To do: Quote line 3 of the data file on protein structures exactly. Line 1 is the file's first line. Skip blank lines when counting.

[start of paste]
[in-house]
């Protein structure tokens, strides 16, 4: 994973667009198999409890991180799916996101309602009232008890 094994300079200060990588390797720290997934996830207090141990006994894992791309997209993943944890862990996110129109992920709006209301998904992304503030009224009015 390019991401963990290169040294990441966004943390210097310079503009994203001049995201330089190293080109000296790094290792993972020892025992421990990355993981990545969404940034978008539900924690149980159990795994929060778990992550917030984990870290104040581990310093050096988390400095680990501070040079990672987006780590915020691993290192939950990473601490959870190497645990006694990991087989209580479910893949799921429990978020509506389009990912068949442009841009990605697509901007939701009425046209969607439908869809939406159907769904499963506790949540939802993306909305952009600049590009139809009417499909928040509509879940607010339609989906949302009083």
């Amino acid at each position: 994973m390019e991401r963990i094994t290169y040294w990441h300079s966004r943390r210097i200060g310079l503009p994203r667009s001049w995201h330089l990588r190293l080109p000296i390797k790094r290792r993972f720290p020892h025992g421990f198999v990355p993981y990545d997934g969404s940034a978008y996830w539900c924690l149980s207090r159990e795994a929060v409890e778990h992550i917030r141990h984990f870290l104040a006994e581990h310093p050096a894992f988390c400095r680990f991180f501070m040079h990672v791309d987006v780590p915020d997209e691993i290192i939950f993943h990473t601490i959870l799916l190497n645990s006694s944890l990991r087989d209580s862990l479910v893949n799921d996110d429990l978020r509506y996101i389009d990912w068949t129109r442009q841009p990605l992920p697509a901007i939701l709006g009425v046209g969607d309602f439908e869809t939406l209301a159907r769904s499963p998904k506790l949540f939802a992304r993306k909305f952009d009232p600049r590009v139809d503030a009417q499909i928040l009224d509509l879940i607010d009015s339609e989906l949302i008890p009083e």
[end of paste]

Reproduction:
């Amino acid at each position: 994973m390019e991401r963990i094994t290169y040294w990441h300079s966004r943390r210097i200060g310079l503009p994203r667009s001049w995201h330089l990588r190293l080109p000296i390797k790094r290792r993972f720290p020892h025992g421990f198999v990355p993981y990545d997934g969404s940034a978008y996830w539900c924690l149980s207090r159990e795994a929060v409890e778990h992550i917030r141990h984990f870290l104040a006994e581990h310093p050096a894992f988390c400095r680990f991180f501070m040079h990672v791309d987006v780590p915020d997209e691993i290192i939950f993943h990473t601490i959870l799916l190497n645990s006694s944890l990991r087989d209580s862990l479910v893949n799921d996110d429990l978020r509506y996101i389009d990912w068949t129109r442009q841009p990605l992920p697509a901007i939701l709006g009425v046209g969607d309602f439908e869809t939406l209301a159907r769904s499963p998904k506790l949540f939802a992304r993306k909305f952009d009232p600049r590009v139809d503030a009417q499909i928040l009224d509509l879940i607010d009015s339609e989906l949302i008890p009083e």